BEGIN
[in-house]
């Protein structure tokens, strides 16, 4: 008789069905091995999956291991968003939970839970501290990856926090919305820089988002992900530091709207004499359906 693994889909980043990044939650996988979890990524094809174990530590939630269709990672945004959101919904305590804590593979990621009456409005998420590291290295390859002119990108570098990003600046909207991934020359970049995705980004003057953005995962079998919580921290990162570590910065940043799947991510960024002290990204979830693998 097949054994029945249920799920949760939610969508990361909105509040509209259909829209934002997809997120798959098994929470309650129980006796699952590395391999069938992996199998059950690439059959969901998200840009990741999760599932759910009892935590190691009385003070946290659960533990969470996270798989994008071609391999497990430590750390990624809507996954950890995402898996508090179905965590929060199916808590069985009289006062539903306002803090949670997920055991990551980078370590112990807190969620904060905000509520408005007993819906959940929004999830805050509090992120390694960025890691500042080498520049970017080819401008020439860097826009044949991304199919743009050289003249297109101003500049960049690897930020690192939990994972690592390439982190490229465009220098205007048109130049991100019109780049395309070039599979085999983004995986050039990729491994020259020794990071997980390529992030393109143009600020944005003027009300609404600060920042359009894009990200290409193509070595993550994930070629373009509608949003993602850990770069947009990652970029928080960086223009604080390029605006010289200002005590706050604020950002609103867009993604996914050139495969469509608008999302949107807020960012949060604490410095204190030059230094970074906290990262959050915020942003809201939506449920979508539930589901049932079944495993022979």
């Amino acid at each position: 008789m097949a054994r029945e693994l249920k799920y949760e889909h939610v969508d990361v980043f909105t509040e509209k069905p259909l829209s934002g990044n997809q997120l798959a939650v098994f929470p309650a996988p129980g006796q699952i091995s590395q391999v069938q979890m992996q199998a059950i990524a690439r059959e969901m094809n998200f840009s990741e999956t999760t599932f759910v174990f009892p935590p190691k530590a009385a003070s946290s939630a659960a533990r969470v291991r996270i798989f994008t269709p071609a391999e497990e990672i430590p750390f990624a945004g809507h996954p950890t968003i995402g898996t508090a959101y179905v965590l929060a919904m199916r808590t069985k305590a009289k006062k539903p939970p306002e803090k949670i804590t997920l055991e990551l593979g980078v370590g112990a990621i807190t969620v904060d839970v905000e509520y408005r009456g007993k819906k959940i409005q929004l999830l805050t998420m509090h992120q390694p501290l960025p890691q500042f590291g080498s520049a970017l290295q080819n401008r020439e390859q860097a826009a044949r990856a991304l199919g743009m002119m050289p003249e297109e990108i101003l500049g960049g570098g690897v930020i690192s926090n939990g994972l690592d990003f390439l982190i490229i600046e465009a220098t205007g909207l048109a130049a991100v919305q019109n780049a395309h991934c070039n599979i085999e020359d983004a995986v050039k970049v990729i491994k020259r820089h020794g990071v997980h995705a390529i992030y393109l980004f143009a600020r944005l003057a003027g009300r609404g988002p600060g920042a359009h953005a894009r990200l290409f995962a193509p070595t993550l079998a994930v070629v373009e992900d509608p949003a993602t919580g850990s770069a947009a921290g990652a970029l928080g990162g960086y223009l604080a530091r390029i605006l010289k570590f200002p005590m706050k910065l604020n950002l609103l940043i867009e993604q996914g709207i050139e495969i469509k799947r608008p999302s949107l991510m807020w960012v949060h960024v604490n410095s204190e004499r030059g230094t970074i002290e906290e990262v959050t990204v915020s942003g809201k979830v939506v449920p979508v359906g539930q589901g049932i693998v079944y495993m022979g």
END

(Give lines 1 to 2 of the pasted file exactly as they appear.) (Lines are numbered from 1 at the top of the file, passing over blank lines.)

[in-house]
């Protein structure tokens, strides 16, 4: 008789069905091995999956291991968003939970839970501290990856926090919305820089988002992900530091709207004499359906 693994889909980043990044939650996988979890990524094809174990530590939630269709990672945004959101919904305590804590593979990621009456409005998420590291290295390859002119990108570098990003600046909207991934020359970049995705980004003057953005995962079998919580921290990162570590910065940043799947991510960024002290990204979830693998 097949054994029945249920799920949760939610969508990361909105509040509209259909829209934002997809997120798959098994929470309650129980006796699952590395391999069938992996199998059950690439059959969901998200840009990741999760599932759910009892935590190691009385003070946290659960533990969470996270798989994008071609391999497990430590750390990624809507996954950890995402898996508090179905965590929060199916808590069985009289006062539903306002803090949670997920055991990551980078370590112990807190969620904060905000509520408005007993819906959940929004999830805050509090992120390694960025890691500042080498520049970017080819401008020439860097826009044949991304199919743009050289003249297109101003500049960049690897930020690192939990994972690592390439982190490229465009220098205007048109130049991100019109780049395309070039599979085999983004995986050039990729491994020259020794990071997980390529992030393109143009600020944005003027009300609404600060920042359009894009990200290409193509070595993550994930070629373009509608949003993602850990770069947009990652970029928080960086223009604080390029605006010289200002005590706050604020950002609103867009993604996914050139495969469509608008999302949107807020960012949060604490410095204190030059230094970074906290990262959050915020942003809201939506449920979508539930589901049932079944495993022979």